According to the study, there are three “key strategies” that strongly contribute to emissions reduction: strong efficiency improvements, increased use of domestic renewable energy sources, and extensive electrification of processes, such as electricity-based heat supply and electric vehicles, as well as the use of renewable electricity-based synthetic gases/fuels (power to gas/fuels) in the medium-to-long term. “In the last two decades, Germany has proven quite successful in the dissemination of renewable energy sources. This momentum needs to be maintained and further progress achieved. In contrast, energy efficiency improvements have so far fallen short of their potentials”, the press release states.
To achieve emissions cuts of at least 90 percent by 2050 will require additional strategies, such as cutting energy demand through behavioural changes, use of carbon capture and storage technology (CCS), as well as a reduction in non-C02 emissions, especially in agriculture and industry, according to the study.
“28 billion annually for the Energiewende?”
Calculations that put a very high price tag onto the Energiewende, such as the recent estimate by the Cologne Institute for Economic Research (IW), citing annual costs of 28 billion euros in the power sector alone, fail to consider subsequent savings, argues Craig Morris on energiewende.de. “In 2014, Germany earned 1.75 billion euros from power trading, primarily because low wholesale prices (partly brought about by renewables) have led to record power exports,” says Morris. He also cites a study by Siemens that found renewable energy offset 31.6 billion euros in conventional electricity in 2013. Thus, according to these estimates, savings would amount to around 33 billion euros, says Morris. “Subtract that from 28 million, and the Energiewende saves Germans around 5 billion annually. Likewise, the estimates of external costs (health impacts, etc.) would make the savings even greater.”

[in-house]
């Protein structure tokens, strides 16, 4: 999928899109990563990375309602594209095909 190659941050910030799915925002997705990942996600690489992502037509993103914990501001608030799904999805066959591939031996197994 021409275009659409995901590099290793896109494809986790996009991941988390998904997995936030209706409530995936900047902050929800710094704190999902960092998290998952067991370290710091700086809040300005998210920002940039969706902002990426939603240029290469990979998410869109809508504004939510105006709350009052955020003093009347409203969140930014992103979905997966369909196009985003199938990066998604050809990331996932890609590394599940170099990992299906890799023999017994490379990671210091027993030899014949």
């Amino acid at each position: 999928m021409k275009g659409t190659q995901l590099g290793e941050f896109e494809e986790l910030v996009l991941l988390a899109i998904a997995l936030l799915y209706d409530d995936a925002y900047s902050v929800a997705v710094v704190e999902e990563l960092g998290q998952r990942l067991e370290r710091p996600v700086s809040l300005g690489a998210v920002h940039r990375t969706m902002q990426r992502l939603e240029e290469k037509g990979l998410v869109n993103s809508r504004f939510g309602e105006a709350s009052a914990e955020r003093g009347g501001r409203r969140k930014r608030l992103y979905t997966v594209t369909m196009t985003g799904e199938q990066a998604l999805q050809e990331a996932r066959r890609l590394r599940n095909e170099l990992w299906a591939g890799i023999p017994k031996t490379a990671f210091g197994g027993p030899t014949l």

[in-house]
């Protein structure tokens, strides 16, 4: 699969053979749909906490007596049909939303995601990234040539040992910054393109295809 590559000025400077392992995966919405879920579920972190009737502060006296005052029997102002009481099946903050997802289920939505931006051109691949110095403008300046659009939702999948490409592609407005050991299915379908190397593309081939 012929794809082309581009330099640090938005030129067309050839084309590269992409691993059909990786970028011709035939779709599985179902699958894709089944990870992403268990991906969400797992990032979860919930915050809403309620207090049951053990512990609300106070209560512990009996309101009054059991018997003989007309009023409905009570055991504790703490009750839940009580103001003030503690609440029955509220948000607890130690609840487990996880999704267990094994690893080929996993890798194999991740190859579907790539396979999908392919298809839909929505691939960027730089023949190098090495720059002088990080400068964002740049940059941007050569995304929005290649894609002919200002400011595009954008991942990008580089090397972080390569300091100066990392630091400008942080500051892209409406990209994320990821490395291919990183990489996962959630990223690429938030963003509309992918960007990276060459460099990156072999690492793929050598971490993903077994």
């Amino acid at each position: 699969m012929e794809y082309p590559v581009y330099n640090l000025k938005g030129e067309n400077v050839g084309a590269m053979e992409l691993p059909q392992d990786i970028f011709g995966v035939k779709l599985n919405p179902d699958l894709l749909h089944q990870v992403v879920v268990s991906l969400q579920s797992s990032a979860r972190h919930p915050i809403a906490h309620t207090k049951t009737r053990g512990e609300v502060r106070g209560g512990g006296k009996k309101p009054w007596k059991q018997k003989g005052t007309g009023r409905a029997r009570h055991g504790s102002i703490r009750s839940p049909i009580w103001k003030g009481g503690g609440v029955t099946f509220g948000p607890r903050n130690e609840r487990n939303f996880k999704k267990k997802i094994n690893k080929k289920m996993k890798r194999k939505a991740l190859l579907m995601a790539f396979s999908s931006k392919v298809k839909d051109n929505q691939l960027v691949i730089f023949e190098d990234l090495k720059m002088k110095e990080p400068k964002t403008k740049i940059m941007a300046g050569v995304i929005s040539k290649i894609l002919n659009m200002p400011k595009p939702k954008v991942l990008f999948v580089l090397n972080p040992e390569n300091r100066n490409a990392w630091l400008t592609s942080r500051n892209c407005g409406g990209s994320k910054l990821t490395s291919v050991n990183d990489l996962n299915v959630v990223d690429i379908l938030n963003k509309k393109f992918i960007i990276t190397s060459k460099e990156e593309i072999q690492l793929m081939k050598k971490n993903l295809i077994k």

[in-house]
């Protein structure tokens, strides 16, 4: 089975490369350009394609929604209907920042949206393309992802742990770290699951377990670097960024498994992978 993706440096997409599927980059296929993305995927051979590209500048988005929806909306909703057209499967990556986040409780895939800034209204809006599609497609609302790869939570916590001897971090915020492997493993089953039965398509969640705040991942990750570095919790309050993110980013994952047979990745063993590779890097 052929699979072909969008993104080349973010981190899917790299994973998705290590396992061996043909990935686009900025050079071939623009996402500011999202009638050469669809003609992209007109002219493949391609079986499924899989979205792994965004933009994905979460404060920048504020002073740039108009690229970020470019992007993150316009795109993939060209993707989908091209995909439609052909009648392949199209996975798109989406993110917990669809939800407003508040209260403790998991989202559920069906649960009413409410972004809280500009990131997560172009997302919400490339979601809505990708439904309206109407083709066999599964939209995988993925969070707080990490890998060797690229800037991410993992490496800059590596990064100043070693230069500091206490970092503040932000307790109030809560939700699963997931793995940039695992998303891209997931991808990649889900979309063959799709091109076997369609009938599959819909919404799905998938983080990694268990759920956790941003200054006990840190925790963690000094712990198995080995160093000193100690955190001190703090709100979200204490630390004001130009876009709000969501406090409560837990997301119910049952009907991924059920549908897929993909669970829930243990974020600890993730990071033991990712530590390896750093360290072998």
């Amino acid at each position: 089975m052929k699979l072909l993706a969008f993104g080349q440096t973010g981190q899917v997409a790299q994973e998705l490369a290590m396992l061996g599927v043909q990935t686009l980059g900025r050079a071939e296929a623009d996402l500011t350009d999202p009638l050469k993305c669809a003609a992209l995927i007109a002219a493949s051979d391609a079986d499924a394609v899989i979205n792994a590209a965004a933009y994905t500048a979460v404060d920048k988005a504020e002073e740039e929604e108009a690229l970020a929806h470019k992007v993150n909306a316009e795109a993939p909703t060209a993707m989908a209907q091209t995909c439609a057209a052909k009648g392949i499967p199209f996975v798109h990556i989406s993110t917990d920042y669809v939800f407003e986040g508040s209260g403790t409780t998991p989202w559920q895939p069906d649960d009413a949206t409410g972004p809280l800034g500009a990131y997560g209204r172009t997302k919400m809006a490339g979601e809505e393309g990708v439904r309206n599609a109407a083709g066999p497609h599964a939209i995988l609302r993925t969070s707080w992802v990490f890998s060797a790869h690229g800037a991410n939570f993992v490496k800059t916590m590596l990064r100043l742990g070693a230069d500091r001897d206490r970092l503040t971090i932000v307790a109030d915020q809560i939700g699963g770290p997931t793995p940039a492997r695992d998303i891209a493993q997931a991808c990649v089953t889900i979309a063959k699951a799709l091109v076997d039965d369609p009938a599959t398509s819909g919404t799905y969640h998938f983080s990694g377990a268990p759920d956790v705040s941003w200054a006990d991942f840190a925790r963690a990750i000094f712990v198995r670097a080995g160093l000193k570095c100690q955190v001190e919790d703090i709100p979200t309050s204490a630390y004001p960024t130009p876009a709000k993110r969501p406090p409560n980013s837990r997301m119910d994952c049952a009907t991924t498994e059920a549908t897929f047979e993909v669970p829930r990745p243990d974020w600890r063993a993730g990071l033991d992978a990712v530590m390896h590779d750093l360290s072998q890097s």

Read the analysis in English here.
“Transport sector requires fundamental change”
Germany’s energy transition hasn't made a dent in the transport sector yet, according to a study by management consultancy pwc. “This is true both for energy consumption and greenhouse gas emissions,” according to a press release. The study investigates various scenarios for an Energiewende in transport. “Only in a single scenario, that of electro mobility, it is possible to reduce final energy consumption by 40 percent by 2050. To achieve this, the share of electric vehicles would have to increase from almost zero to 39 percent, and the share of hybrid vehicles from 0.2 to 23 percent.” Hybrid cars have the best chance for a breakthrough in the market, as opposed to purely battery-powered e-cars, which can run for much shorter distances.
Find the study (which was first published in June) in German here.
Arne Jungjohann/Natascha Spörle
“Sticks and Carrots: Germany’s approach to renewable heating”
The heating sector is the Energiewende’s sleeping giant, but the sector is slow to change and the share of renewables in heating is stagnating, according to a short policy paper by researchers Arne Jungjohann and Natascha Spörle. The authors analyse the policy framework at EU and national level, as well in two German frontrunner states. The paper concludes that Germany’s renewable heating market is set to grow in the short term because of fresh financial support, but might subsequently run into trouble because of funding uncertainty. The authors also believe impulses from the EU will improve the federal policy framework in the medium term. Lastly, the study finds that there is no one-size-fits-all solution for renewable heating policies, as new technologies need to adapt to local and regional structures.
Read the study (first published in June) in English here.